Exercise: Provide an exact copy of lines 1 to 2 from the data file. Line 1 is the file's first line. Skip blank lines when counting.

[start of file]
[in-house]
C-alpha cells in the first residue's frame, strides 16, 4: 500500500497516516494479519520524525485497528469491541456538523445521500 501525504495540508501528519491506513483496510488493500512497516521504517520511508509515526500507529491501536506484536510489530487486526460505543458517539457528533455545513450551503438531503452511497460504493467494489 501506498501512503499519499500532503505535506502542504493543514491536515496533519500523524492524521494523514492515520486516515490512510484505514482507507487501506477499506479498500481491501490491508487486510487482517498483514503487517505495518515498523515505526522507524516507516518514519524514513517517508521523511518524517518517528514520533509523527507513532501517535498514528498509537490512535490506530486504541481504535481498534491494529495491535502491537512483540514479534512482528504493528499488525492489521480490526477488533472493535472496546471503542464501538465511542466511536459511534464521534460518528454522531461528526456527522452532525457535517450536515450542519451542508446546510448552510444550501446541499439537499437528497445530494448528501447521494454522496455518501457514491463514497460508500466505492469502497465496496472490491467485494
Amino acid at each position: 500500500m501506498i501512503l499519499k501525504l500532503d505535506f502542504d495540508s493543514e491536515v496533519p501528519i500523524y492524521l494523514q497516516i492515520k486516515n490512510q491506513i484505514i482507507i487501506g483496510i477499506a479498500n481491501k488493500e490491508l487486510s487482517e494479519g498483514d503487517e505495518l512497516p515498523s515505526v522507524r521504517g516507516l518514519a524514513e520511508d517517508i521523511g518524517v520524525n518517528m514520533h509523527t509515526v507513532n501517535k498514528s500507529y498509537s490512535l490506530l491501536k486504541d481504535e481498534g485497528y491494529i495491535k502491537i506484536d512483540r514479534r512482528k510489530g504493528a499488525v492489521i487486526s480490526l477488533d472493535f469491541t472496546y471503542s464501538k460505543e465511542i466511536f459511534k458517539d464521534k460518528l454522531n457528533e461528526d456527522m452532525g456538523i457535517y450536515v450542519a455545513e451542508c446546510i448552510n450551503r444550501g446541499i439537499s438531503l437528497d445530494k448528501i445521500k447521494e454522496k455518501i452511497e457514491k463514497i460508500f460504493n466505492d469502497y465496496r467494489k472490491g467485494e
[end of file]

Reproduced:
[in-house]
C-alpha cells in the first residue's frame, strides 16, 4: 500500500497516516494479519520524525485497528469491541456538523445521500 501525504495540508501528519491506513483496510488493500512497516521504517520511508509515526500507529491501536506484536510489530487486526460505543458517539457528533455545513450551503438531503452511497460504493467494489 501506498501512503499519499500532503505535506502542504493543514491536515496533519500523524492524521494523514492515520486516515490512510484505514482507507487501506477499506479498500481491501490491508487486510487482517498483514503487517505495518515498523515505526522507524516507516518514519524514513517517508521523511518524517518517528514520533509523527507513532501517535498514528498509537490512535490506530486504541481504535481498534491494529495491535502491537512483540514479534512482528504493528499488525492489521480490526477488533472493535472496546471503542464501538465511542466511536459511534464521534460518528454522531461528526456527522452532525457535517450536515450542519451542508446546510448552510444550501446541499439537499437528497445530494448528501447521494454522496455518501457514491463514497460508500466505492469502497465496496472490491467485494